BACKGROUND: Cangshan County of Shandong Province has one of the lowest rates of gastric cancer (GC) in China. While intestinal metaplasia (IM) and dysplasia (DYS) are less common in Cangshan than in areas of Shandong at high risk of GC, these precursor lesions nevertheless affect about 20% of adults age > or = 55. SUBJECTS AND SETTING: In order to evaluate determinants of IM and DYS in Cangshan County, a low risk area of GC a survey was conducted among 214 adults who participated in a gastroscopic screening survey in Cangshan County in 1994. METHOD: A dietary interview and measurement of serum Helicobacter pylori antibodies were performed. RESULTS: The prevalence of H. pylori was lowest (19%) among those with normal gastric mucosa, rising steadily to 35% for superficial gastritis (SG), 56% for chronic atrophic gastritis (CAG), 80% for IM, and 100% for DYS. The prevalence odds of precancerous lesions were compared with the odds of normal histology or SG. The odds ratio (OR) or CAG associated with H. pylori positivity was 4.2 (95% confidence interval [CI] : 1.7-10.0), while the OR of IM/DYS associated with H. pylori positivity was 31.5 (95% CI: 5.2-187). After adjusting for H. pylori infection, drinking alcohol was a risk factor for CAG (OR = 3.2, 95% CI: 1.1-9.2) and IM/DYS (OR = 7.8, 95% CI: 1.3-47.7). On the other hand, consumption of garlic showed non-significant protective effects and an inverse association with H. pylori infection. CONCLUSIONS: The findings of this study suggest that infection with H. pylori is a risk factor and garlic may be protective, in the development and progression of advanced precancerous gastric lesions in an area of China at relatively low risk of GC.  (+info)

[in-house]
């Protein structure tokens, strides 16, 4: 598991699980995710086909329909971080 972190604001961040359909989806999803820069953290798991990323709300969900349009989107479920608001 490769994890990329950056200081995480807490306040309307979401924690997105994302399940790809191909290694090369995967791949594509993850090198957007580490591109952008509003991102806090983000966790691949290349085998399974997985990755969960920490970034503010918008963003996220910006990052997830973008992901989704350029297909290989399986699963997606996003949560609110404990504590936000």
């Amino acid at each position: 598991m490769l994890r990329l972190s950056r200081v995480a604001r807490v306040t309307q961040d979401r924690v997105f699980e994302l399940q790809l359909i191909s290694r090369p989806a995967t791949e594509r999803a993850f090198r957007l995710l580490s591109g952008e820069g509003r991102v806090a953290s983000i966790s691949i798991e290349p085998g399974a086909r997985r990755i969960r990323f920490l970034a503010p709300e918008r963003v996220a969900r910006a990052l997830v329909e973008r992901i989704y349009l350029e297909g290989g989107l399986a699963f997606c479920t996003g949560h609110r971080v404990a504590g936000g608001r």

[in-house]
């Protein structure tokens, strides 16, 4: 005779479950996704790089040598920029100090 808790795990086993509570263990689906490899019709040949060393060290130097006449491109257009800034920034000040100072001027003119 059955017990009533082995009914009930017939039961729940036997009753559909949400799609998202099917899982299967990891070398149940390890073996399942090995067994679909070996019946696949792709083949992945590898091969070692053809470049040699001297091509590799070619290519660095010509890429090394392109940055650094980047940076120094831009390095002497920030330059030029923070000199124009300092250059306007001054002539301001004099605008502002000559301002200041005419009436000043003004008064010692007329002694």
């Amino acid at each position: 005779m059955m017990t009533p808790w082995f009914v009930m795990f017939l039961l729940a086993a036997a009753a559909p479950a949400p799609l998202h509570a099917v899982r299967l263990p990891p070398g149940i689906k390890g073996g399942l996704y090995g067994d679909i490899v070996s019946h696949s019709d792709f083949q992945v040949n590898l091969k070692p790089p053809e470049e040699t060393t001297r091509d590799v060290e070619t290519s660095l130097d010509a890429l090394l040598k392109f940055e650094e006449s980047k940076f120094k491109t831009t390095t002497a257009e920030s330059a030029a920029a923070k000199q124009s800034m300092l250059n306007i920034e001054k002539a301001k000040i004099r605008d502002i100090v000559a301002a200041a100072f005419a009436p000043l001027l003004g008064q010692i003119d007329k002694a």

Precancerous lesions in two counties of China with contrasting gastric cancer risk. (2/39136)

BACKGROUND: Gastric cancer (GC) is one of the most common cancers worldwide and shows remarkable geographical variation even within countries such as China. Linqu County in Shandong Province of northeast China has a GC rate that is 15 times higher than that of Cangshan County in Shandong, even though these counties are within 200 miles of each other. METHOD: In order to evaluate the frequency of precancerous gastric lesions in Linqu and Cangshan Counties we examined 3400 adults in Linqu County and 224 adults in Cangshan County. An endoscopic examination with four biopsies was performed in each individual of the two populations. RESULTS: The prevalence of intestinal metaplasia (IM) and dysplasia (DYS) was 30% and 15.1%, respectively, in Linqu compared to 7.9% and 5.6% in Cangshan (P < 0.01). Within these histological categories, advanced grades were found more often in Linqu than in Cangshan. The prevalences of IM and DYS were more common at each biopsy site in Linqu, where the lesions also tended to affect multiple sites. CONCLUSIONS: The findings of this study support the concept that IM and DYS are closely correlated with risks of GC and represent late stages in the multistep process of gastric carcinogenesis.  (+info)

Cardiovascular disease in insulin dependent diabetes mellitus: similar rates but different risk factors in the US compared with Europe. (3/39136)